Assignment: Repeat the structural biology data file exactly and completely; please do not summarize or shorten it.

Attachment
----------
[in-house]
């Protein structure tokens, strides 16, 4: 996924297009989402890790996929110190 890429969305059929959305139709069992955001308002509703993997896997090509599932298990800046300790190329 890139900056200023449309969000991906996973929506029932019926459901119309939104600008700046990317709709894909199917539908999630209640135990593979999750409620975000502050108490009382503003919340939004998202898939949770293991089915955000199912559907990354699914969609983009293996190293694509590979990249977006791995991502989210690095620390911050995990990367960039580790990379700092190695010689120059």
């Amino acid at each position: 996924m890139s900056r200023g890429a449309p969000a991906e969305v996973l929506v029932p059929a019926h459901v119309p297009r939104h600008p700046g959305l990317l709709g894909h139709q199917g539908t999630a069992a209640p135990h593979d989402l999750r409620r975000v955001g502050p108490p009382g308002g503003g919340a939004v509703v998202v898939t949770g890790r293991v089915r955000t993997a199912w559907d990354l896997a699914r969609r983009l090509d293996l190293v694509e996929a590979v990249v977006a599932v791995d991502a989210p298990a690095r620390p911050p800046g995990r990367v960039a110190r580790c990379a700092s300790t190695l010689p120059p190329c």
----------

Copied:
[in-house]
């Protein structure tokens, strides 16, 4: 996924297009989402890790996929110190 890429969305059929959305139709069992955001308002509703993997896997090509599932298990800046300790190329 890139900056200023449309969000991906996973929506029932019926459901119309939104600008700046990317709709894909199917539908999630209640135990593979999750409620975000502050108490009382503003919340939004998202898939949770293991089915955000199912559907990354699914969609983009293996190293694509590979990249977006791995991502989210690095620390911050995990990367960039580790990379700092190695010689120059």
């Amino acid at each position: 996924m890139s900056r200023g890429a449309p969000a991906e969305v996973l929506v029932p059929a019926h459901v119309p297009r939104h600008p700046g959305l990317l709709g894909h139709q199917g539908t999630a069992a209640p135990h593979d989402l999750r409620r975000v955001g502050p108490p009382g308002g503003g919340a939004v509703v998202v898939t949770g890790r293991v089915r955000t993997a199912w559907d990354l896997a699914r969609r983009l090509d293996l190293v694509e996929a590979v990249v977006a599932v791995d991502a989210p298990a690095r620390p911050p800046g995990r990367v960039a110190r580790c990379a700092s300790t190695l010689p120059p190329c």